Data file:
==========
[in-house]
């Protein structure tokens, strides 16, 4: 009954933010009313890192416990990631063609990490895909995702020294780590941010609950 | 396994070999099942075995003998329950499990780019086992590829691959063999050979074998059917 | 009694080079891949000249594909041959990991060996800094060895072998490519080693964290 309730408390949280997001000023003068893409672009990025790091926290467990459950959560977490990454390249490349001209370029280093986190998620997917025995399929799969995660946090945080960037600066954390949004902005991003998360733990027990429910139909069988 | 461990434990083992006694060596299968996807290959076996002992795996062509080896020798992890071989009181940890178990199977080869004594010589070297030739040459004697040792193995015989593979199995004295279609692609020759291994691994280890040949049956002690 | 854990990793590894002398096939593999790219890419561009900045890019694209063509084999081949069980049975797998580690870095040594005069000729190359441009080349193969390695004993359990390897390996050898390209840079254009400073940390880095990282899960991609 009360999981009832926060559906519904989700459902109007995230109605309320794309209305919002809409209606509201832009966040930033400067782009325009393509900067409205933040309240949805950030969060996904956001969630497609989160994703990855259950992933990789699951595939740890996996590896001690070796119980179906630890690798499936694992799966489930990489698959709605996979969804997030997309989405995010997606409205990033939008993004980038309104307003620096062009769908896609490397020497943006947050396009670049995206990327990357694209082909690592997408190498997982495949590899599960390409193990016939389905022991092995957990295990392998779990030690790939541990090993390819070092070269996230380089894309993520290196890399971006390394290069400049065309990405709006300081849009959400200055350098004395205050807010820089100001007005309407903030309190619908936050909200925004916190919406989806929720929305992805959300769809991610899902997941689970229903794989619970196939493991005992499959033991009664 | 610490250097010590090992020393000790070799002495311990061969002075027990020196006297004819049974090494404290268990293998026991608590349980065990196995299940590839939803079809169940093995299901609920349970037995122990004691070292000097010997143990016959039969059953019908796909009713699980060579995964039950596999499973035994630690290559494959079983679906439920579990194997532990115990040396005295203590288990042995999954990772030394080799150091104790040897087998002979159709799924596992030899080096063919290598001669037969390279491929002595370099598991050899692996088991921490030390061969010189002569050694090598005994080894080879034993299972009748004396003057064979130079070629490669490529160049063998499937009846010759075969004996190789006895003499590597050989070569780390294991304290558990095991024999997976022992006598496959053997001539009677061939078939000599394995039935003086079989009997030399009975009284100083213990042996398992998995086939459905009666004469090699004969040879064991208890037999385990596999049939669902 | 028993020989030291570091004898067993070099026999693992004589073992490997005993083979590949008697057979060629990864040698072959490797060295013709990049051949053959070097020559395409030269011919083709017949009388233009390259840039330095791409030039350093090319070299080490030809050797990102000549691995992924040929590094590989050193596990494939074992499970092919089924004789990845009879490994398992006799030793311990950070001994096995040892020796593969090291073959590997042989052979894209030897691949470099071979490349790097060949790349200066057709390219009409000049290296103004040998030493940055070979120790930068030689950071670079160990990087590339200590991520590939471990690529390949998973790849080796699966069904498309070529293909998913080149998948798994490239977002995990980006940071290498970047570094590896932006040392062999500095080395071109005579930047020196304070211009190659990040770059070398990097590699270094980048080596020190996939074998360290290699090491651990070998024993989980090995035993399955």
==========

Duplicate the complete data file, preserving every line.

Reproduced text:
[in-house]
């Protein structure tokens, strides 16, 4: 009954933010009313890192416990990631063609990490895909995702020294780590941010609950 | 396994070999099942075995003998329950499990780019086992590829691959063999050979074998059917 | 009694080079891949000249594909041959990991060996800094060895072998490519080693964290 309730408390949280997001000023003068893409672009990025790091926290467990459950959560977490990454390249490349001209370029280093986190998620997917025995399929799969995660946090945080960037600066954390949004902005991003998360733990027990429910139909069988 | 461990434990083992006694060596299968996807290959076996002992795996062509080896020798992890071989009181940890178990199977080869004594010589070297030739040459004697040792193995015989593979199995004295279609692609020759291994691994280890040949049956002690 | 854990990793590894002398096939593999790219890419561009900045890019694209063509084999081949069980049975797998580690870095040594005069000729190359441009080349193969390695004993359990390897390996050898390209840079254009400073940390880095990282899960991609 009360999981009832926060559906519904989700459902109007995230109605309320794309209305919002809409209606509201832009966040930033400067782009325009393509900067409205933040309240949805950030969060996904956001969630497609989160994703990855259950992933990789699951595939740890996996590896001690070796119980179906630890690798499936694992799966489930990489698959709605996979969804997030997309989405995010997606409205990033939008993004980038309104307003620096062009769908896609490397020497943006947050396009670049995206990327990357694209082909690592997408190498997982495949590899599960390409193990016939389905022991092995957990295990392998779990030690790939541990090993390819070092070269996230380089894309993520290196890399971006390394290069400049065309990405709006300081849009959400200055350098004395205050807010820089100001007005309407903030309190619908936050909200925004916190919406989806929720929305992805959300769809991610899902997941689970229903794989619970196939493991005992499959033991009664 | 610490250097010590090992020393000790070799002495311990061969002075027990020196006297004819049974090494404290268990293998026991608590349980065990196995299940590839939803079809169940093995299901609920349970037995122990004691070292000097010997143990016959039969059953019908796909009713699980060579995964039950596999499973035994630690290559494959079983679906439920579990194997532990115990040396005295203590288990042995999954990772030394080799150091104790040897087998002979159709799924596992030899080096063919290598001669037969390279491929002595370099598991050899692996088991921490030390061969010189002569050694090598005994080894080879034993299972009748004396003057064979130079070629490669490529160049063998499937009846010759075969004996190789006895003499590597050989070569780390294991304290558990095991024999997976022992006598496959053997001539009677061939078939000599394995039935003086079989009997030399009975009284100083213990042996398992998995086939459905009666004469090699004969040879064991208890037999385990596999049939669902 | 028993020989030291570091004898067993070099026999693992004589073992490997005993083979590949008697057979060629990864040698072959490797060295013709990049051949053959070097020559395409030269011919083709017949009388233009390259840039330095791409030039350093090319070299080490030809050797990102000549691995992924040929590094590989050193596990494939074992499970092919089924004789990845009879490994398992006799030793311990950070001994096995040892020796593969090291073959590997042989052979894209030897691949470099071979490349790097060949790349200066057709390219009409000049290296103004040998030493940055070979120790930068030689950071670079160990990087590339200590991520590939471990690529390949998973790849080796699966069904498309070529293909998913080149998948798994490239977002995990980006940071290498970047570094590896932006040392062999500095080395071109005579930047020196304070211009190659990040770059070398990097590699270094980048080596020190996939074998360290290699090491651990070998024993989980090995035993399955």